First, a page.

Admissibility, border procedures and safe country notions

Forum on the new EU Pact on Migration and Asylum in light of the UN GCR

Contribution by Jens Vedsted-Hansen
Professor in the Department of Law at Aarhus University
18 Novemmber 2020

  1. The different meanings of ‘safe country’

Although only mentioned in a couple of places in the New Pact on Migration and Asylum issued by the European Commission on 23 September 2020, the perception of certain countries as safe for asylum seekers and refugees seems to become increasingly important in EU asylum law and policy as the legislative proposals accompanying the EU Pact attribute significant weight to ‘safe country’ notions in various connections. From these texts it seems clear that the notion of safety will become ever more relevant in both of its traditional meanings: as a reference to the applicant’s country of origin and as a term referring to non-EU countries through which the applicant has transited or previously stayed en route to the external border of the European Union.

The legal contents and implications of the ‘safe country’ notion differ quite significantly between the various legislative instruments, yet its cognitive aspects may appear to be far less different. In reality, the notion of safety is given meaning through its actual usage in specific procedural contexts that may well allude to similar preunderstanding of the notion. The following analysis shall illustrate this with a particular focus on border procedures and admissibility under the EU Pact and its legislative proposals.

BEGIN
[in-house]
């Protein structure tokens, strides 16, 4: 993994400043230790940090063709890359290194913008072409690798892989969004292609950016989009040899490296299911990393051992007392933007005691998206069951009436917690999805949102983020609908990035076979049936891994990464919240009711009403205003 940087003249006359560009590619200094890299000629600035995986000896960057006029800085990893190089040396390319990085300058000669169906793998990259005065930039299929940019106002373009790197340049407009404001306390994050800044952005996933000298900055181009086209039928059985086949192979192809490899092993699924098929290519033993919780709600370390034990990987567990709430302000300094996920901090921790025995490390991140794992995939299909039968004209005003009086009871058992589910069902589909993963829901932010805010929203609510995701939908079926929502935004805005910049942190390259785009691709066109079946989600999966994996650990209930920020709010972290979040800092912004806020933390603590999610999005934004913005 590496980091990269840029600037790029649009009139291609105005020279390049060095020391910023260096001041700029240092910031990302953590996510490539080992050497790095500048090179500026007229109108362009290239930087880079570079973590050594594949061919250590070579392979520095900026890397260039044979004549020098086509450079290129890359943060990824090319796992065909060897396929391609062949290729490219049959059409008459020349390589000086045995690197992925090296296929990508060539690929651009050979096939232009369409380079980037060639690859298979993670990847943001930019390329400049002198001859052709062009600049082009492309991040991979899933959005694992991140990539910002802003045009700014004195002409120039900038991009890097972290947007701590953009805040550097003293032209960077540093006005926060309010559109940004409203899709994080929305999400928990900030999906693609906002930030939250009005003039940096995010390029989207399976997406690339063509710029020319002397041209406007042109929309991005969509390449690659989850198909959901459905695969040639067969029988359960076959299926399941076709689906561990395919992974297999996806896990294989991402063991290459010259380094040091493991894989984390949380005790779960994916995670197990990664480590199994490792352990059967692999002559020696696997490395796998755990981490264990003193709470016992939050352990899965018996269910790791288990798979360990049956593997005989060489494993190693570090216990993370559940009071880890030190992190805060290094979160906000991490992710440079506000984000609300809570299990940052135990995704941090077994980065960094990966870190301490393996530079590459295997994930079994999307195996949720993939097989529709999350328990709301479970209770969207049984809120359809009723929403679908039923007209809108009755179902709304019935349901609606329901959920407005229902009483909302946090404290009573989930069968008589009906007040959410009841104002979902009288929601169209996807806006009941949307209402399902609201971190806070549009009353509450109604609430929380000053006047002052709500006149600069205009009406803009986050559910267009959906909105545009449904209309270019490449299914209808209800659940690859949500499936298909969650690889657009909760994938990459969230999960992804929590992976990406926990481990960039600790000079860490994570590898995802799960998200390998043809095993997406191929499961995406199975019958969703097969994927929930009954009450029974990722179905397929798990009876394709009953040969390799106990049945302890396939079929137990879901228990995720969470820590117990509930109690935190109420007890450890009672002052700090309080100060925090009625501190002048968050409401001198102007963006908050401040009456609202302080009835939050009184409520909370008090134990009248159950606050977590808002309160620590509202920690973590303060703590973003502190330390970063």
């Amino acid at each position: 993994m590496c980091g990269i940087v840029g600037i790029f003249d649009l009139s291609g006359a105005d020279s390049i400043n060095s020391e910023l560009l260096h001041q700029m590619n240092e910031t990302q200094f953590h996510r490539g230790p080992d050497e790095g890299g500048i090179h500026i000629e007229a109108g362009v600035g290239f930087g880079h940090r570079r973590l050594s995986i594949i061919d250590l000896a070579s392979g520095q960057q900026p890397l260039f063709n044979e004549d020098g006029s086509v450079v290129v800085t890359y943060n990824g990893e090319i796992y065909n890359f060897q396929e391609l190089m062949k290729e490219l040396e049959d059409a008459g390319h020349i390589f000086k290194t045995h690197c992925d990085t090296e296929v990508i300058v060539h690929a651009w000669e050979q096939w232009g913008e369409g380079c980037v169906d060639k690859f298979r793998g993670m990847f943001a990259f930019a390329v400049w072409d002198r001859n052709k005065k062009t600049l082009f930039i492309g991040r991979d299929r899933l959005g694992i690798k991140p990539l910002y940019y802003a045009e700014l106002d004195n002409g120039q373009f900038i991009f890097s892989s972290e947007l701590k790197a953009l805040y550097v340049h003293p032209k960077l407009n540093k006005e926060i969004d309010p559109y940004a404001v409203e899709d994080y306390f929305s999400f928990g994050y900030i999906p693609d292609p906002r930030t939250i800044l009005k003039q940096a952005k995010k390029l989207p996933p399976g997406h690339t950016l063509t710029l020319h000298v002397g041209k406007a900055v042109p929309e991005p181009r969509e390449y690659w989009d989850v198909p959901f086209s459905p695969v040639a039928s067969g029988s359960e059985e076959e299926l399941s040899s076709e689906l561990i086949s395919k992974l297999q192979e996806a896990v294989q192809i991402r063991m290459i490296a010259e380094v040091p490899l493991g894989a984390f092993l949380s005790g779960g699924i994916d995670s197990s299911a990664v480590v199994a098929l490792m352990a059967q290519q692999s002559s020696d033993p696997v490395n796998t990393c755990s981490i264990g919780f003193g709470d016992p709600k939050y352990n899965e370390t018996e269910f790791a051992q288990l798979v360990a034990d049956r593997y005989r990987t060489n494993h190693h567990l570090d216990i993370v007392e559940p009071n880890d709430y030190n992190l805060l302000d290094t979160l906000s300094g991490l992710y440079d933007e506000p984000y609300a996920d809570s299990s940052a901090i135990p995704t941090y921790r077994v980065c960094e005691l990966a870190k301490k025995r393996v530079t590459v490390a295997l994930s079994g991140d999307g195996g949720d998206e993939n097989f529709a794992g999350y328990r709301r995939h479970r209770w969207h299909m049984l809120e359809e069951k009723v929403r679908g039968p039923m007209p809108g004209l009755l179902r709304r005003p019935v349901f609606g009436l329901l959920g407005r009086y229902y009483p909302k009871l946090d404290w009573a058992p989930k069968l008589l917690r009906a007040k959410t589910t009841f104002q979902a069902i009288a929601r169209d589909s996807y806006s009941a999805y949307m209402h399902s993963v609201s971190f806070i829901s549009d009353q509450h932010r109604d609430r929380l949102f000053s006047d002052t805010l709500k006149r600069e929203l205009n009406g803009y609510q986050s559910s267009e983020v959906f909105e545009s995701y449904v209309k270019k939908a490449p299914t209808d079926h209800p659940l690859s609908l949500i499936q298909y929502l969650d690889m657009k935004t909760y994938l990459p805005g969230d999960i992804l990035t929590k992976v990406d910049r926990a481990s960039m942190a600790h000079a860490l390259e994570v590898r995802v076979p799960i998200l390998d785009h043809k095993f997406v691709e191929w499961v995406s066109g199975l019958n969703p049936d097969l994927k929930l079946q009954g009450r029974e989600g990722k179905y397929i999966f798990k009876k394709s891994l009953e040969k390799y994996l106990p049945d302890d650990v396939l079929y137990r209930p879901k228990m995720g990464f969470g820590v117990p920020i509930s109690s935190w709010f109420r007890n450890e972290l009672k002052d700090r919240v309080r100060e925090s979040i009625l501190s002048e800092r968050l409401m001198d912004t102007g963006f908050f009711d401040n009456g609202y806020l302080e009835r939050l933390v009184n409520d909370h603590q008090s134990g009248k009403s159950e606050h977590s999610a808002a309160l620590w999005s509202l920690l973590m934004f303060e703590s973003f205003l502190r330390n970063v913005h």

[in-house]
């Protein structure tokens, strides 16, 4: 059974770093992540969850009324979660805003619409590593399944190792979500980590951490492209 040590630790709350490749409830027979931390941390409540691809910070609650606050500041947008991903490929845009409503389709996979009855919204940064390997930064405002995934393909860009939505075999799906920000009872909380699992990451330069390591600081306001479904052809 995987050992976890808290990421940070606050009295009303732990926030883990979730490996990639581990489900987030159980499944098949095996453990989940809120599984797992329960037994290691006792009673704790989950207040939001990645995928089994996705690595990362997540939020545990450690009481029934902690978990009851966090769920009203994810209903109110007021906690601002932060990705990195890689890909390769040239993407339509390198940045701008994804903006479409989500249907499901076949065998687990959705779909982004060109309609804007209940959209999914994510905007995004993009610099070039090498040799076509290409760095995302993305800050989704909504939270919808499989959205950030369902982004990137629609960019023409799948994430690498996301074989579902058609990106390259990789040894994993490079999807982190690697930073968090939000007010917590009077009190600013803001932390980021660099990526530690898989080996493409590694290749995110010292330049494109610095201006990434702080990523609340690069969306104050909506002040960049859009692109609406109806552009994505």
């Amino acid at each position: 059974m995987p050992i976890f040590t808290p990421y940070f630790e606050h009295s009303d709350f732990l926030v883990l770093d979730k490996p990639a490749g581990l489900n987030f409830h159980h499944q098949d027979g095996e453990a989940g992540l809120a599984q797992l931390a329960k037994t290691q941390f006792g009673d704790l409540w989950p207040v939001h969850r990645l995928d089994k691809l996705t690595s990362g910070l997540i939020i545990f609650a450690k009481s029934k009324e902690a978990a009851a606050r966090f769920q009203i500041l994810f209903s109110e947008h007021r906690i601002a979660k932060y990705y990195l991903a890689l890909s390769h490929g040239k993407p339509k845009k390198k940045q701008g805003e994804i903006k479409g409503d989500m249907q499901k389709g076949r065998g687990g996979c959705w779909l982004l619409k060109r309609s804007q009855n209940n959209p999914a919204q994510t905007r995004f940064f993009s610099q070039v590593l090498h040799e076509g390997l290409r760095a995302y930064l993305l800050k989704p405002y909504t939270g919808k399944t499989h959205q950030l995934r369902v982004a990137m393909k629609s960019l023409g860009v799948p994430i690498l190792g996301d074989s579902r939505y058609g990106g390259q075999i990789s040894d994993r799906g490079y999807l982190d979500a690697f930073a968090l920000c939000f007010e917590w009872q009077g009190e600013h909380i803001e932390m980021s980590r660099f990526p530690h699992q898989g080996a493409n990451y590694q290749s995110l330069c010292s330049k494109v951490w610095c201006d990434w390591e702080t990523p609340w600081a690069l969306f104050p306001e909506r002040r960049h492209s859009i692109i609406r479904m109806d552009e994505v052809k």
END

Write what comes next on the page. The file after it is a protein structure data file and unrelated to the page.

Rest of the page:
The concept safe country of origin relates to the various procedural channels through which asylum applications are being examined on the merits. Historically, this aspect of the ‘safe country’ notion has been linked to the special procedures for ‘manifestly unfounded applications’ or other types of accelerated asylum procedures. Such procedures were gradually introduced during the 1980s and 1990s, first with reference to the UNHCR Executive Committee in 1983 (Conclusion No. 30) and later by the pre-Maastricht EC Council’s 1992 London Resolution on Manifestly Unfounded Applications for Asylum, linking the acceleration of examination procedures to the concept ‘safe country of origin’ through the accompanying Conclusions on Countries in Which There is Generally No Serious Risk of Persecution. The past decades have added to the ‘safe country of origin’ standards as well as to the actual implementation of these standards.